Art Therapy as a Gift of Kindness
By Shantay Robinson
“Art Should Be Available For Everyone!“- Chelsea’s Charity
Chelsea is ten-years-old, and she started a charity to help other children. This compassionate young lady saw problems in our world and decided to find solutions. Though the United States might be one of the most affluent nations in the world, there are still people in this country who amazingly go without. There are those whose lives are upturned by travesty and those who have been subjected to generations of poverty. And because of this, in this great nation, children spend days and nights without the nourishment to feed their bodies in order to succeed in this world. While Chelsea as a sole individual cannot change all of the problems that way too many children face, she’s decided to do what she can. For her tenth birthday, instead of asking for gifts, she asked that her family and friends donate art supplies that she could share with less fortunate children. And that is how her charity began. While she started the charity on her 10th birthday in 2019, the desire to help started some years before that. Chelsea says, “In 2015, my mom won tickets to the White House Easter Egg Roll and I was a bit disturbed because I saw some homeless people, not too many, but it was really sad. And I wanted to help them. And another reason was, just last Christmas I received a very expensive art kit and I just felt so happy then and I wanted everyone to have that.”
Although Chelsea’s charity is located in the tri-state area, in the short time it’s been in existence, they have made a national reach. They started in New York because they wanted to give back to their immediate community. But once they had touched some kids lives there, they looked for other opportunities. They began the charity very organically. Chelsea’s grandmother worked at a homeless shelter in Queens, NY, so they found out how many children resided there, and they prepared art kits for those children. And some of Chelsea’s mom’s Delta Sigma Theta Sorority sisters made connections for them. They first used their connections to find out about sites that could use their services, but since, others have been seeking their services. In the five months the charity has been operating, they sought out sites where traumatic events had occurred and distributed kits to children who were directly impacted by mass shootings, so they ended up in El Paso, TX and Dayton, OH. They are working with a low-income school that cut their art program, so they plan to create 200 kits, so the children can keep art in their lives and have access to materials. The charity was contacted by the Haitian American Caucus inquiring if they could help school children in Haiti by donating 300 art kits. While this charity is only five months old, it already has an international appeal. Chelsea has definitely tapped into a need that she is enthusiastic about meeting.
According to Psychology Today, “Art therapy helps children, adolescents, and adults explore their emotions, improve self-esteem, manage addictions, relieve stress, improve symptoms of anxiety and depression, and cope with a physical illness or disability.” Very Well Mind states, “Art, either the process of creating it or viewing others’ artworks, is used to help people explore their emotions, develop self-awareness, cope with stress, boost self-esteem, and work on social skills.” And the Art Therapy Blog offers, “The creative process involved in expressing one’s self artistically can help people to resolve issues as well as develop and manage their behaviors and feelings, reduce stress, and improve self-esteem and awareness.” While the children who acquire the art kits from Chelsea’s Charity are not under the supervision of a licensed therapist, the act of creating art could free them from their immediate circumstances for at least a little while and allow them to reflect on the parts of their lives that need healing.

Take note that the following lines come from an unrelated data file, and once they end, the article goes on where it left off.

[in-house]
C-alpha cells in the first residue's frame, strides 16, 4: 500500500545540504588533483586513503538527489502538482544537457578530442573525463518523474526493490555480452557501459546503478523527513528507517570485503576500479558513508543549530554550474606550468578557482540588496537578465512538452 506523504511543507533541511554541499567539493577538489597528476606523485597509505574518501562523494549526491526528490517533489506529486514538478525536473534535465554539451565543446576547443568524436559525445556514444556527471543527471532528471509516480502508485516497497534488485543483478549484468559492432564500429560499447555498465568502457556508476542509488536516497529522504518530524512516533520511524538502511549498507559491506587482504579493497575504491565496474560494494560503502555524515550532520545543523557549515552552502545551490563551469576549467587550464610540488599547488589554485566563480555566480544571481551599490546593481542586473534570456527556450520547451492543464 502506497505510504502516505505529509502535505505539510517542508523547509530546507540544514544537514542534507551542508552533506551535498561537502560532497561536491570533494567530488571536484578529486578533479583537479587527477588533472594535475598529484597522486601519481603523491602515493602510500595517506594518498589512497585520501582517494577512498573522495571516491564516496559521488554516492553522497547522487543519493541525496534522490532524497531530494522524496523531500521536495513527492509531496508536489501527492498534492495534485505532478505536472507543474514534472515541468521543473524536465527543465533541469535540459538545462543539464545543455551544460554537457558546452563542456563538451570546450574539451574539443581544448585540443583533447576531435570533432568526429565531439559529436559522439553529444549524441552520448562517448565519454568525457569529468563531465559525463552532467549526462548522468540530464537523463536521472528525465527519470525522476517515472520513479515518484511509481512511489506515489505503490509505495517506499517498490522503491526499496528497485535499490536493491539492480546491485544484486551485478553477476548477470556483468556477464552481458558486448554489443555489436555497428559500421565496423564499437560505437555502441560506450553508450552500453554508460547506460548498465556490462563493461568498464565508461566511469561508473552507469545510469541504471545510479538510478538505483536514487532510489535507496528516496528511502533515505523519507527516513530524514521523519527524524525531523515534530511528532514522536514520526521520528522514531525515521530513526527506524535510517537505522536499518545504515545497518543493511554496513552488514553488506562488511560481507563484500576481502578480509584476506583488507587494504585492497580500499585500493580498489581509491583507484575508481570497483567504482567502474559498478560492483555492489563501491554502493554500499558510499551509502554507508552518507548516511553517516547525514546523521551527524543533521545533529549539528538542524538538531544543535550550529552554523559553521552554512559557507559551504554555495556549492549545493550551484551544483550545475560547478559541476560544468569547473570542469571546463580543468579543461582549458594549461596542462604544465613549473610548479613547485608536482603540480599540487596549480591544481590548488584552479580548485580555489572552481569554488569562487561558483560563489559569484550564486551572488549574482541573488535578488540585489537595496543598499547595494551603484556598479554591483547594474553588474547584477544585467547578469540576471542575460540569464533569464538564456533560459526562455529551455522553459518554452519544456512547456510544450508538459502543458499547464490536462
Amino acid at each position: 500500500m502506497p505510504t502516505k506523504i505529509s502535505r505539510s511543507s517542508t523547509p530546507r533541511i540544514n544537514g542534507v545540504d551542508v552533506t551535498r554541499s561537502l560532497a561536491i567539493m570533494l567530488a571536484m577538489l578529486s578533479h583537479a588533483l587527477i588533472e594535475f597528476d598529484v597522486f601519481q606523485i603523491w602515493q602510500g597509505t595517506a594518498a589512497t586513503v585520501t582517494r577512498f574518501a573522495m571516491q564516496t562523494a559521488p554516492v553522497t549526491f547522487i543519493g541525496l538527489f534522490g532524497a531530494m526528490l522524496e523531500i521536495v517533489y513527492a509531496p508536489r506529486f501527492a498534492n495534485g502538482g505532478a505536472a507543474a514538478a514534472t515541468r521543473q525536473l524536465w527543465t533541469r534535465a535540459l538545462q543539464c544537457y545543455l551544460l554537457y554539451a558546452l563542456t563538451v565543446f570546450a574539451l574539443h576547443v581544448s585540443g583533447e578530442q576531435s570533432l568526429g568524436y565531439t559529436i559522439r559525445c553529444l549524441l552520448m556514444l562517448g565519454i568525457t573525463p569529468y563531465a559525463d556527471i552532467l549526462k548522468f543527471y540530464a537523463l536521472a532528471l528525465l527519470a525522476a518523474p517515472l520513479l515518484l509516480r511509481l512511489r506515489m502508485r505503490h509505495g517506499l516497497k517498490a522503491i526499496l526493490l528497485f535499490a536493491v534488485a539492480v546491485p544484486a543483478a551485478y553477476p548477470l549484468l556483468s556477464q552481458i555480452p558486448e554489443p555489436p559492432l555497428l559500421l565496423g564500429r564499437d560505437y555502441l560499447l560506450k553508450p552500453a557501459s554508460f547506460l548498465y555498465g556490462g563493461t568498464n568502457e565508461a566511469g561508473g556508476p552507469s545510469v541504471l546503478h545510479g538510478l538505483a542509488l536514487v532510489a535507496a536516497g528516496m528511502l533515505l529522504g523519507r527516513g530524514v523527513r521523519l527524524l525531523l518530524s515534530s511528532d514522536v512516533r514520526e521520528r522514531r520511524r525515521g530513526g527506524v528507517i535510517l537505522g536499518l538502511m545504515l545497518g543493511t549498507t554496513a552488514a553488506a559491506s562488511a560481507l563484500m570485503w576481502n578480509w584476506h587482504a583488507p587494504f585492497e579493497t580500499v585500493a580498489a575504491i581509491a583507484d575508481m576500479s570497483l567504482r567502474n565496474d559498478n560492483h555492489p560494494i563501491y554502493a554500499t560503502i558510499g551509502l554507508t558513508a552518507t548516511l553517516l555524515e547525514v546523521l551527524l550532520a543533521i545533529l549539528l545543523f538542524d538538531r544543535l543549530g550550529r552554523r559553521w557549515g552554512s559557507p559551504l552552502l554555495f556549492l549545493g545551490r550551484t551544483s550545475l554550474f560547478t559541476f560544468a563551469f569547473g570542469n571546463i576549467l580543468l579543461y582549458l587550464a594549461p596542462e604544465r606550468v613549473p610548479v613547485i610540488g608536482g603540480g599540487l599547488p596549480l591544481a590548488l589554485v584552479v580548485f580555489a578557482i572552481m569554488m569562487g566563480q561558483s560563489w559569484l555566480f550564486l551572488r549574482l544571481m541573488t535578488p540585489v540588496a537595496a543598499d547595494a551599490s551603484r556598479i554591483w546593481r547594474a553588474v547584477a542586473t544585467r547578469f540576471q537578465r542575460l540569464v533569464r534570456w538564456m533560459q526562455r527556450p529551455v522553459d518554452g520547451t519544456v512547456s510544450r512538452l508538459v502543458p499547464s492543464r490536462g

I know first-hand the power of art therapy. When I was diagnosed with schizophrenia 20 years ago, right after I graduated from college, one of the therapy sessions I went to asked me to draw how I felt. I drew myself underground with the world happening above me. When I left the session, in a symbolic act, I tore the drawing up, with the declaration that I would be part of the world. Though the very beginning my mental illness encumbered by actions and made it difficult to conduct day-to-day activities, as I attempted graduate school I was asked to review an art exhibition. I went to a photography exhibition and spent the whole afternoon there looking at the images and writing down what I saw. It felt really good and I ended up pleased with what I wrote. Although I didn’t finish graduate school the first time around because the mental illness was weighing heavy on me and I needed a break, I discovered writing about art. I eventually became able to resume my life despite the fact that I had fallen behind where I thought I should be. Although I had a rocky start, my second attempt at graduate school went a lot better, and it might just be because I went to an art school for writing. There, I was required to take art history and art criticism classes. While I was taking classes, I applied to be a docent to conduct tours at the museum. A couple times a month I would meet with the other would-be docents and we would look at, think of, and talk about art. Through my interest in art, I had developed my own art therapy that allowed me to look more closely at my own thoughts and think through delusions. The power of art therapy is real.